How To: The Pallof Press - Muscle & Performance

How To: The Pallof Press

Get the 411 on the pallof press, the most underused move that will strengthen and streamline your core.
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Many a search engine has been exhausted by those embarking on the never-ending quest for “abs of steel.” However, only a select few have stumbled on the DOMS-inducing, waist-carving majesty of the Pallof press.

While most six-pack plans revolve around contracting the muscles of the abdomen, the Pallof press falls into a different category: anti-rotation. Developing a strong anti-rotational capacity helps prevent injury by increasing strength in resistance exercises that require solid full-body stability and by supporting your body during sports with quick changes in direction. Function aside, the Pallof press works wonders aesthetically, developing incredible obliques and etching in that definition that makes your six-pack pop.

At first, this move seems almost too easy: You press a laterally located resistance away from you with both arms. But as you get into your reps, you’ll notice that the pull toward the anchor point demands more and more of your internal and external obliques as well as your transverse abdominis as to prevent rotation of the torso toward the anchor point.

A Pallof press can be done two ways: with a weighted cable machine or a resistance band. Cables are great because you can add weight as you become proficient, but bands offer a different kind of challenge: linear variable resistance (LVR). With LVR, as you stretch the band away from you, the tension increases and the exercise will be toughest at full extension. Whether you choose a band or cable, adding this core buster to your programming will make you sore in places you don’t talk about at parties.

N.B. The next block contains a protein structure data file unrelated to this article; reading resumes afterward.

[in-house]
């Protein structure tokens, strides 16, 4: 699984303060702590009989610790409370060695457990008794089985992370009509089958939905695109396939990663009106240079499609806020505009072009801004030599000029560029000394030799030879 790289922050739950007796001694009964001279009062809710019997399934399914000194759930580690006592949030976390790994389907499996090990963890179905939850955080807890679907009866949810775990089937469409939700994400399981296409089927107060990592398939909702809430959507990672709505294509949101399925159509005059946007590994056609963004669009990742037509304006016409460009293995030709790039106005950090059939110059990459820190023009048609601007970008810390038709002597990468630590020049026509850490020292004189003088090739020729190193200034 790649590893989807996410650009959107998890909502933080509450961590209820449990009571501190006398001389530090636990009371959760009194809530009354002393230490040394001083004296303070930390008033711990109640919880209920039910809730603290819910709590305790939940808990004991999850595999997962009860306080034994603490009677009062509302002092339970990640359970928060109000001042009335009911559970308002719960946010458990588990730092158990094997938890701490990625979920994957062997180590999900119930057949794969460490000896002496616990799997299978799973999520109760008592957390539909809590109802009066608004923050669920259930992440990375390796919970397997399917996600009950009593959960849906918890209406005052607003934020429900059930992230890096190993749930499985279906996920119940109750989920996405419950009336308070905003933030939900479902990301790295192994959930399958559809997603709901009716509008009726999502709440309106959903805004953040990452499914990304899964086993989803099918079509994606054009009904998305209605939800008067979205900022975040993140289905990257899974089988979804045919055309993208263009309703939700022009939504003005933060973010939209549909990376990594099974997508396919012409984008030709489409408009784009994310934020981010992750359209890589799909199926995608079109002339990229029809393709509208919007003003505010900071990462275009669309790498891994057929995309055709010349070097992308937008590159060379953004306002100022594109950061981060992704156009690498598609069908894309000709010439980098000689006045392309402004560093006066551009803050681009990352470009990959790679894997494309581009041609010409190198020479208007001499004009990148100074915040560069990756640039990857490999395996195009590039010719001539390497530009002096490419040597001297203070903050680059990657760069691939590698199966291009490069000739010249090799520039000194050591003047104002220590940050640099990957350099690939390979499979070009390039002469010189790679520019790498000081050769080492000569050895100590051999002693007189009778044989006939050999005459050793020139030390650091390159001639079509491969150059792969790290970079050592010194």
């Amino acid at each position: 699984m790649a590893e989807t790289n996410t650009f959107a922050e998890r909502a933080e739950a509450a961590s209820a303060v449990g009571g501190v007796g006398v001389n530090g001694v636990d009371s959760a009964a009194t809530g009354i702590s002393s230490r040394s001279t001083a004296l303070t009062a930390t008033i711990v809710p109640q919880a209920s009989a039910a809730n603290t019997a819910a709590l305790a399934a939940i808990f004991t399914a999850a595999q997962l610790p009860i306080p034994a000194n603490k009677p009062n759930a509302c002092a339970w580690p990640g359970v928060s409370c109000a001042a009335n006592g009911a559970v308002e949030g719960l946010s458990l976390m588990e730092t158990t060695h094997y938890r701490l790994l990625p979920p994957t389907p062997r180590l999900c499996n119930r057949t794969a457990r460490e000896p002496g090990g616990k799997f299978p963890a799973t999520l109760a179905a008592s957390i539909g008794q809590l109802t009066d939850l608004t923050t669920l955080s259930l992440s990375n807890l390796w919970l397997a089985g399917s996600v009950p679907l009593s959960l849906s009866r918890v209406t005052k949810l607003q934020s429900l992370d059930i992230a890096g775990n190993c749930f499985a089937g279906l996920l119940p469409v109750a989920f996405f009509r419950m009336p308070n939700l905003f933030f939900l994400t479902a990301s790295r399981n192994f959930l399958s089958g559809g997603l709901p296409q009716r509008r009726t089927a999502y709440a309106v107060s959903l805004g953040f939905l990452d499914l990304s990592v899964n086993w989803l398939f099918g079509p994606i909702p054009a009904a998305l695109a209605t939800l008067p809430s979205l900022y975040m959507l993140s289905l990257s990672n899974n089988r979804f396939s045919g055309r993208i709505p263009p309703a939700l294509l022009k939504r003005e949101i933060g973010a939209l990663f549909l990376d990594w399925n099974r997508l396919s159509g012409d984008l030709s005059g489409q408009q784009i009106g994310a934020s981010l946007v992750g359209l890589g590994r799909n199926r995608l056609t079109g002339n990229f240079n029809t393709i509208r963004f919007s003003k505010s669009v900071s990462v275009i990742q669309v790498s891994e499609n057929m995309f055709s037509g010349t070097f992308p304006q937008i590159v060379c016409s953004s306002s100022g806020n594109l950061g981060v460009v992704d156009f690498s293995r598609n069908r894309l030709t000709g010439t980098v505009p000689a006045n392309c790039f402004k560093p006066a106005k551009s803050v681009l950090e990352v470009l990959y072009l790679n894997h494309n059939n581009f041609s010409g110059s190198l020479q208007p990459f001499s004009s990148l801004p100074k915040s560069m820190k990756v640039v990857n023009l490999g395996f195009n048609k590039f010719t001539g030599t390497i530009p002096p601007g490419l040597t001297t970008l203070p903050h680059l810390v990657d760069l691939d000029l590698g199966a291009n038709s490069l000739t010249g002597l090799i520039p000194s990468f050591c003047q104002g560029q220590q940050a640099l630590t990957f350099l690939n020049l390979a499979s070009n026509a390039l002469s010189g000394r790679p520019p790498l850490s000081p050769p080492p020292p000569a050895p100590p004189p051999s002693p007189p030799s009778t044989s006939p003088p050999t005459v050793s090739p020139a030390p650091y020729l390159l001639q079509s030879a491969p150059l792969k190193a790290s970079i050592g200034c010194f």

With a cable: Attach a D-handle to a cable station set at shoulder level. Stand sideways to the weight stack, then grab the handle with both hands, one over the other, and hold it at your chest. Take a step away from the anchor and stand with your feet hip-width apart, knees slightly bent. Slowly extend your arms and push the handle away from you at shoulder level until you reach full extension. Keep your feet planted and your hips square as you hold for one to two seconds, then slowly return to the start.

With a band: Loop the band through itself on a rig or rack at shoulder height and hold the other end in both hands at your chest. Execute in the same manner as with the cable.


Avoid leaning forward. This changes the angle of the press and diminishes the demand on the target muscles. Stand tall and keep your head neutral.

Start light when working with cables. Going too heavy will only be frustrating because you will not be able to maintain proper form. Start with a weight you can handle for 12 to 15 reps to build the proper movement pattern, and add resistance as you develop strength. To decrease resistance with a band, take a small step closer to the anchor point.

Vary the height. As you become comfortable with the move, vary the height of the cable pulley or band anchor point — moving it up or down to slightly alter the way the muscles are recruited.

Step up the challenge. As you get stronger, try moving a few inches further away from the anchor point and doing fewer reps. Or once you’ve maxed out, move toward the anchor a few inches and rep it out past failure. 

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